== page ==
Through a partnership between the Mulvane Art Museum and the Tonantzin Society of Topeka, a community celebration of Dia de los Muertos was brought to campus on Nov. 2. The event was a success marked by smiling faces of community members, bright colors of crafts and decor, and the fragrant smells of Mexican cookies and bread and hot cocoa. There were games, art stations and even face painting.
“We’ve done this event for years and have combined [with the Tonantzin Society] for several years,” said Mulvane’s Assistant Curator of Education Janie Hanni. “Usually around 200 people come and participate, children and adults. It’s really nice to see people come, sit down and make art with their families.”
Community member Jocelyn Moreno attended the celebration with her family to better share her family’s heritage with her two daughters.
“We put up an ofrenda with pictures of my dad and grandma who have deceased,” she said. “We put up candles, food, things that they like, flowers. There’s different meanings to each thing that you put up. Celebrating here brings light to our heritage and the different cultures that we have here. Especially for my daughters who were not born in Mexico, but we continue to show them our traditions.”
Traditions were honored at the event through the making of retablos and calaveras, the recognition of ofrendas, and the weaving of monarch butterflies into crafts.
“The knowledge that everyone here knows what Dia de los Muertos is brings me back to this event every year,” said community member Renee Franklin. “When I’m here, I feel like I’m home. Growing up in a Mexican-American community, it was very tight knit. As we get older, we tend to fall away from that original tight nit feeling. But those rituals and customs that bring us home, both in our hearts and physically, are so important to reestablish the connection that we have with the community and our ancestors.”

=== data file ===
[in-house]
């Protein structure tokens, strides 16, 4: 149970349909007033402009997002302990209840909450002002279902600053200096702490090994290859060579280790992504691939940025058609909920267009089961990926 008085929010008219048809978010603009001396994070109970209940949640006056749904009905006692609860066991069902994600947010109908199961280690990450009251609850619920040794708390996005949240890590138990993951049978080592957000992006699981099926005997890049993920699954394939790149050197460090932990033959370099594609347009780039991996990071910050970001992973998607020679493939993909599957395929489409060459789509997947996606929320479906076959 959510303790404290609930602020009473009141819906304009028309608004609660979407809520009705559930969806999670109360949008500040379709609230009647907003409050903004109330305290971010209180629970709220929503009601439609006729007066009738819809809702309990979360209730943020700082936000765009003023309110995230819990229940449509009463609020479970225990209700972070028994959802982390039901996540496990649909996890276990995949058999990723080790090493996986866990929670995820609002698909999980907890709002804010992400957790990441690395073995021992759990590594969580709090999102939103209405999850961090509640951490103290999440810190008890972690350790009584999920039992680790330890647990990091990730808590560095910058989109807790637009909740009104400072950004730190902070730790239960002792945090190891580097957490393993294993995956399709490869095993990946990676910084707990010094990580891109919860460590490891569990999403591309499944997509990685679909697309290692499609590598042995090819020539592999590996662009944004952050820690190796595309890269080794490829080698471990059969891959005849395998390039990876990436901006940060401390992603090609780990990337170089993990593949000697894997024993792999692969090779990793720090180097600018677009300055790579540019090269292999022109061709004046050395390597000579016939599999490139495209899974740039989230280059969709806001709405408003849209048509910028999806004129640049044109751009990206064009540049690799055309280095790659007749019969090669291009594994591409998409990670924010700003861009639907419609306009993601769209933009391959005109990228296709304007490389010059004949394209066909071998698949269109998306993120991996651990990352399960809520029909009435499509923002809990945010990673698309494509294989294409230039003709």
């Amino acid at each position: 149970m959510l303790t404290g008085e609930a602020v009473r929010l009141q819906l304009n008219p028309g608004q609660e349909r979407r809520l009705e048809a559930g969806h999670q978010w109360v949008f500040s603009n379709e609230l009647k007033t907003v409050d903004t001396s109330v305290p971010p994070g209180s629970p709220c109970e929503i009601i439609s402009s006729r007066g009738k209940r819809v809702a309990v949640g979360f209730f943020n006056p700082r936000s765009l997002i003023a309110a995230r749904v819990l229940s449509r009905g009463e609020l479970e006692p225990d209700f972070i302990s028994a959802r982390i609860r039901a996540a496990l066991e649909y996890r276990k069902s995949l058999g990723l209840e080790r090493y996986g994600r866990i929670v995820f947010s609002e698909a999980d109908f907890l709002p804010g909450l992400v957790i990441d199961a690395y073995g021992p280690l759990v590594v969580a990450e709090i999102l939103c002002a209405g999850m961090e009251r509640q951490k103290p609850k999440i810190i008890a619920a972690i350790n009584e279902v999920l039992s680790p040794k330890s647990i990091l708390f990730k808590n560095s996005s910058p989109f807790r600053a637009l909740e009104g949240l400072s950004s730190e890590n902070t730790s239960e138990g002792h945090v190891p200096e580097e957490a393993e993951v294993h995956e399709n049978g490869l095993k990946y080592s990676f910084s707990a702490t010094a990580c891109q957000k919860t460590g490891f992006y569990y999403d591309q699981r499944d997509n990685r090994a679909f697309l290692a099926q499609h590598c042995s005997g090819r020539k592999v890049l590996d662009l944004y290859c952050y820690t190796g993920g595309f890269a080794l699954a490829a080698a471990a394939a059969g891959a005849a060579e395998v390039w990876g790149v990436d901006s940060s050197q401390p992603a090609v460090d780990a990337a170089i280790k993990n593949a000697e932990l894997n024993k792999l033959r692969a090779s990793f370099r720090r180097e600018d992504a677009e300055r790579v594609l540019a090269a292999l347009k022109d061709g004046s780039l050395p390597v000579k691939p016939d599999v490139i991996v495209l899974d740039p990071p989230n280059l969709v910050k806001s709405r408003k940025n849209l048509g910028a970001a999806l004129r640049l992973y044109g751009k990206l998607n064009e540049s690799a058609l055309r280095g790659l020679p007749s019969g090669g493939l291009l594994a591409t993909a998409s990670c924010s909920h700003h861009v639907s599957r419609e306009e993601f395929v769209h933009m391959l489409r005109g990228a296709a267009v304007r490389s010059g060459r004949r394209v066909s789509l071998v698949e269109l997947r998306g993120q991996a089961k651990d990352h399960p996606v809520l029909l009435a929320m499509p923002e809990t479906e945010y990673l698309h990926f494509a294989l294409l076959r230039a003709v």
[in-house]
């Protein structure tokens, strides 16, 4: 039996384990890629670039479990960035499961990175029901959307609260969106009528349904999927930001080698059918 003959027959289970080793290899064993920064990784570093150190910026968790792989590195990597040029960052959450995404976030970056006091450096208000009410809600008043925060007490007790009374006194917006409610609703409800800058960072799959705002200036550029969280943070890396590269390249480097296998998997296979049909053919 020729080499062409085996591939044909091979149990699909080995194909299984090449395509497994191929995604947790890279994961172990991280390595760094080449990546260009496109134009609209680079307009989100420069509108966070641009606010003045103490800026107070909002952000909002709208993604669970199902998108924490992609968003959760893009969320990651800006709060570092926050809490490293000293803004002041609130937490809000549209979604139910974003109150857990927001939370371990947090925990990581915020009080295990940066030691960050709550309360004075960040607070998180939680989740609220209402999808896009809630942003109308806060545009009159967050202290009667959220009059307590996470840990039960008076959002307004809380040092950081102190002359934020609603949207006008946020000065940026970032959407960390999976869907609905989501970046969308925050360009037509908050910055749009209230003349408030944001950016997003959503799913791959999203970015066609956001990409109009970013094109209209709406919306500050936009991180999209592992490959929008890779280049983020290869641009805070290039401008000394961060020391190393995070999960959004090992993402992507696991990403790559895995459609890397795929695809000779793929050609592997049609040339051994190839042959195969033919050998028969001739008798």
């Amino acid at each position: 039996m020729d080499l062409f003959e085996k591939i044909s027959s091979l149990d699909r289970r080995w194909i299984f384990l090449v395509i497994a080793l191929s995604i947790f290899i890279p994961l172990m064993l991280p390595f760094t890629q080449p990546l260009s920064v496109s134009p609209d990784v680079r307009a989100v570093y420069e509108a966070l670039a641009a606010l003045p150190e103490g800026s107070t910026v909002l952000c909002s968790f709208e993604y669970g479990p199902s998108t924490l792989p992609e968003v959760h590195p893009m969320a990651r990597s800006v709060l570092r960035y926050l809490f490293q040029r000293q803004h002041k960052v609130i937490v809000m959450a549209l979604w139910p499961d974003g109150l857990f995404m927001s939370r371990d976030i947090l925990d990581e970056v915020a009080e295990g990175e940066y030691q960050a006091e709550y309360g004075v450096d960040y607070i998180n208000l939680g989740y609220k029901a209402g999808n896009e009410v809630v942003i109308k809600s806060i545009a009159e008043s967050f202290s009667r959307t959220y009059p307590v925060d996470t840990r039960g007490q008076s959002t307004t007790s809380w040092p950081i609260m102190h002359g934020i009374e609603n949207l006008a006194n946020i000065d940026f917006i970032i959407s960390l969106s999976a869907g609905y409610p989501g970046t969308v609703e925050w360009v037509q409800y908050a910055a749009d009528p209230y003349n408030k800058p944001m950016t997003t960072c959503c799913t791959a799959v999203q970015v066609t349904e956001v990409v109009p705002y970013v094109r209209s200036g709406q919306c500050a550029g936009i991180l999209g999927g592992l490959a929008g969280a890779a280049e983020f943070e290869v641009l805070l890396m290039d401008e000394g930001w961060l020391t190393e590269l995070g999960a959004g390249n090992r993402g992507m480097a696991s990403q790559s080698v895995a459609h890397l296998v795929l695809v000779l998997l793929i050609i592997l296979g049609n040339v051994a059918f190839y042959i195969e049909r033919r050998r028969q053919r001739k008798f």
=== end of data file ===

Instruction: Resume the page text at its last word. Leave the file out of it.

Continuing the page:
Christina Valdivia-Alcalá, director of the Tonantzin Society of Topeka, feels strongly about this connection and calls her work with the Tonantzin Society a “labor of love.”
“We are a community organization, and our fiscal sponsor is the Topeka Community Foundation,” said Valdivia-Alcalá. “We are Latino, Mexican, Chicano Indiginous art and culture with an emphasis on sociocultural and environmental justice. We’ve had this partnership with the Mulvane for several years where we do the Dia de los Muertos family event where everything is free of charge.”
In addition to events being free of charge, all of the Tonantzin Society’s board, including Director Valdivia-Alcalá, work without pay. They rely heavily on volunteer efforts which have been a part of the volunteerism that Valdivia-Alcalá grew up with in her own community.
“I do have some concern for finding enough volunteers for our events,” said Valdivia-Alcalá. “Right now it’s challenging to find volunteers. We do have internship programs, and the interns that we have been able to find are located in Texas, so they’re long distance interns. Here, we need to find young artists, writers, interns to keep the society going.”
To be a part of the Tonantzin Society’s continued success, consider volunteering or applying for an internship. Some roles may include having a blog, helping with social media or creating an art event in your area that aligns with Tonantzin’s mission. For more information, visit http://www.tonantzinsociety.com/ or contact Christina by email at firstname.lastname@example.org or by phone at 233-7110.
Edited by Jessica Galvin, Joelle Conway, Jason Morrison